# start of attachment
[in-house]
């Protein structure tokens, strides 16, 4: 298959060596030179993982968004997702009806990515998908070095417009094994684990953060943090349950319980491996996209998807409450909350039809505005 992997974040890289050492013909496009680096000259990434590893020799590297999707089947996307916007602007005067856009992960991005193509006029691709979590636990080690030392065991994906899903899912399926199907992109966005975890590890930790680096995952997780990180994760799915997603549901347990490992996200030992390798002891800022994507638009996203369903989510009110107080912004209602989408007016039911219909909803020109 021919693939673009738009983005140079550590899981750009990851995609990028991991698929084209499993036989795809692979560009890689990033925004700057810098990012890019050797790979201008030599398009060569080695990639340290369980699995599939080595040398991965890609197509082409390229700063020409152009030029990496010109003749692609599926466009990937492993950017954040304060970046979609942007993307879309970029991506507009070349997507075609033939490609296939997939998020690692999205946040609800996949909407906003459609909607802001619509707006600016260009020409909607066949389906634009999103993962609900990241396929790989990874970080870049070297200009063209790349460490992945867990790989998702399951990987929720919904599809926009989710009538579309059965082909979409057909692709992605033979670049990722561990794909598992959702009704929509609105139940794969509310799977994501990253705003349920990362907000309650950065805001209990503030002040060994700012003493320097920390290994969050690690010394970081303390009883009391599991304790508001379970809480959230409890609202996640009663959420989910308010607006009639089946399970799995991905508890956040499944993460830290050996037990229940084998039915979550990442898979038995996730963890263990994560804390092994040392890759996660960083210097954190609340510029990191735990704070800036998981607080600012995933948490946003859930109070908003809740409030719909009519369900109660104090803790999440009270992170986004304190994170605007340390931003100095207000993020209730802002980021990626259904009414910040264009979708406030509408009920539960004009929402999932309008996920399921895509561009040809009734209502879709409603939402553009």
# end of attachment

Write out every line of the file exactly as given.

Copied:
[in-house]
């Protein structure tokens, strides 16, 4: 298959060596030179993982968004997702009806990515998908070095417009094994684990953060943090349950319980491996996209998807409450909350039809505005 992997974040890289050492013909496009680096000259990434590893020799590297999707089947996307916007602007005067856009992960991005193509006029691709979590636990080690030392065991994906899903899912399926199907992109966005975890590890930790680096995952997780990180994760799915997603549901347990490992996200030992390798002891800022994507638009996203369903989510009110107080912004209602989408007016039911219909909803020109 021919693939673009738009983005140079550590899981750009990851995609990028991991698929084209499993036989795809692979560009890689990033925004700057810098990012890019050797790979201008030599398009060569080695990639340290369980699995599939080595040398991965890609197509082409390229700063020409152009030029990496010109003749692609599926466009990937492993950017954040304060970046979609942007993307879309970029991506507009070349997507075609033939490609296939997939998020690692999205946040609800996949909407906003459609909607802001619509707006600016260009020409909607066949389906634009999103993962609900990241396929790989990874970080870049070297200009063209790349460490992945867990790989998702399951990987929720919904599809926009989710009538579309059965082909979409057909692709992605033979670049990722561990794909598992959702009704929509609105139940794969509310799977994501990253705003349920990362907000309650950065805001209990503030002040060994700012003493320097920390290994969050690690010394970081303390009883009391599991304790508001379970809480959230409890609202996640009663959420989910308010607006009639089946399970799995991905508890956040499944993460830290050996037990229940084998039915979550990442898979038995996730963890263990994560804390092994040392890759996660960083210097954190609340510029990191735990704070800036998981607080600012995933948490946003859930109070908003809740409030719909009519369900109660104090803790999440009270992170986004304190994170605007340390931003100095207000993020209730802002980021990626259904009414910040264009979708406030509408009920539960004009929402999932309008996920399921895509561009040809009734209502879709409603939402553009």